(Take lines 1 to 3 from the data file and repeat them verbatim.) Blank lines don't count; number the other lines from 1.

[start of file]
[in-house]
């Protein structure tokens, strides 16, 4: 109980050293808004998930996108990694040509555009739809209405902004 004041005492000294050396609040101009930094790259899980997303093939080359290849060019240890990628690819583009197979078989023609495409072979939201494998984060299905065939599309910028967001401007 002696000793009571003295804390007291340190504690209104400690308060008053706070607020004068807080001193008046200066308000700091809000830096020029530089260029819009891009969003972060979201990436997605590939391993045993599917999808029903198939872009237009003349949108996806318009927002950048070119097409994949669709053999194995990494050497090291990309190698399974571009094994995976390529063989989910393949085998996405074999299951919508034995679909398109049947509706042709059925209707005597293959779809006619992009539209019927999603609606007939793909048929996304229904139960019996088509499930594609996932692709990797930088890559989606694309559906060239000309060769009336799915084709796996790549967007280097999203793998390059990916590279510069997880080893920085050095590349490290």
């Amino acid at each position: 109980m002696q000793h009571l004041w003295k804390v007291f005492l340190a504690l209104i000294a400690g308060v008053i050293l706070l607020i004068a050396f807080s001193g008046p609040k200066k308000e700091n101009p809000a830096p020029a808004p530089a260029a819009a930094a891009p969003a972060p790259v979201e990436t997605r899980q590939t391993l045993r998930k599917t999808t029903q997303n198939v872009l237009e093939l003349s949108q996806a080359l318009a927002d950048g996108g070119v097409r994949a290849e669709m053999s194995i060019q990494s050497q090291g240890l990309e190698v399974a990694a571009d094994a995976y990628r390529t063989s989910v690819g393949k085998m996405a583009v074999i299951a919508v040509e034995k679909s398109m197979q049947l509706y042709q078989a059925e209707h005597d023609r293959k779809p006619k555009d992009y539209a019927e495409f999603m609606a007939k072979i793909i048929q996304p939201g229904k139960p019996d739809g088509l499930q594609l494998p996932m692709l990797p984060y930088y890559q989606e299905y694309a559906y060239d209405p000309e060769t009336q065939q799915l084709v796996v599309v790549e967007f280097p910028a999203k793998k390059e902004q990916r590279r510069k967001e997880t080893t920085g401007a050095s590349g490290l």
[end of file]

[in-house]
């Protein structure tokens, strides 16, 4: 109980050293808004998930996108990694040509555009739809209405902004 004041005492000294050396609040101009930094790259899980997303093939080359290849060019240890990628690819583009197979078989023609495409072979939201494998984060299905065939599309910028967001401007 002696000793009571003295804390007291340190504690209104400690308060008053706070607020004068807080001193008046200066308000700091809000830096020029530089260029819009891009969003972060979201990436997605590939391993045993599917999808029903198939872009237009003349949108996806318009927002950048070119097409994949669709053999194995990494050497090291990309190698399974571009094994995976390529063989989910393949085998996405074999299951919508034995679909398109049947509706042709059925209707005597293959779809006619992009539209019927999603609606007939793909048929996304229904139960019996088509499930594609996932692709990797930088890559989606694309559906060239000309060769009336799915084709796996790549967007280097999203793998390059990916590279510069997880080893920085050095590349490290």
């Amino acid at each position: 109980m002696q000793h009571l004041w003295k804390v007291f005492l340190a504690l209104i000294a400690g308060v008053i050293l706070l607020i004068a050396f807080s001193g008046p609040k200066k308000e700091n101009p809000a830096p020029a808004p530089a260029a819009a930094a891009p969003a972060p790259v979201e990436t997605r899980q590939t391993l045993r998930k599917t999808t029903q997303n198939v872009l237009e093939l003349s949108q996806a080359l318009a927002d950048g996108g070119v097409r994949a290849e669709m053999s194995i060019q990494s050497q090291g240890l990309e190698v399974a990694a571009d094994a995976y990628r390529t063989s989910v690819g393949k085998m996405a583009v074999i299951a919508v040509e034995k679909s398109m197979q049947l509706y042709q078989a059925e209707h005597d023609r293959k779809p006619k555009d992009y539209a019927e495409f999603m609606a007939k072979i793909i048929q996304p939201g229904k139960p019996d739809g088509l499930q594609l494998p996932m692709l990797p984060y930088y890559q989606e299905y694309a559906y060239d209405p000309e060769t009336q065939q799915l084709v796996v599309v790549e967007f280097p910028a999203k793998k390059e902004q990916r590279r510069k967001e997880t080893t920085g401007a050095s590349g490290l």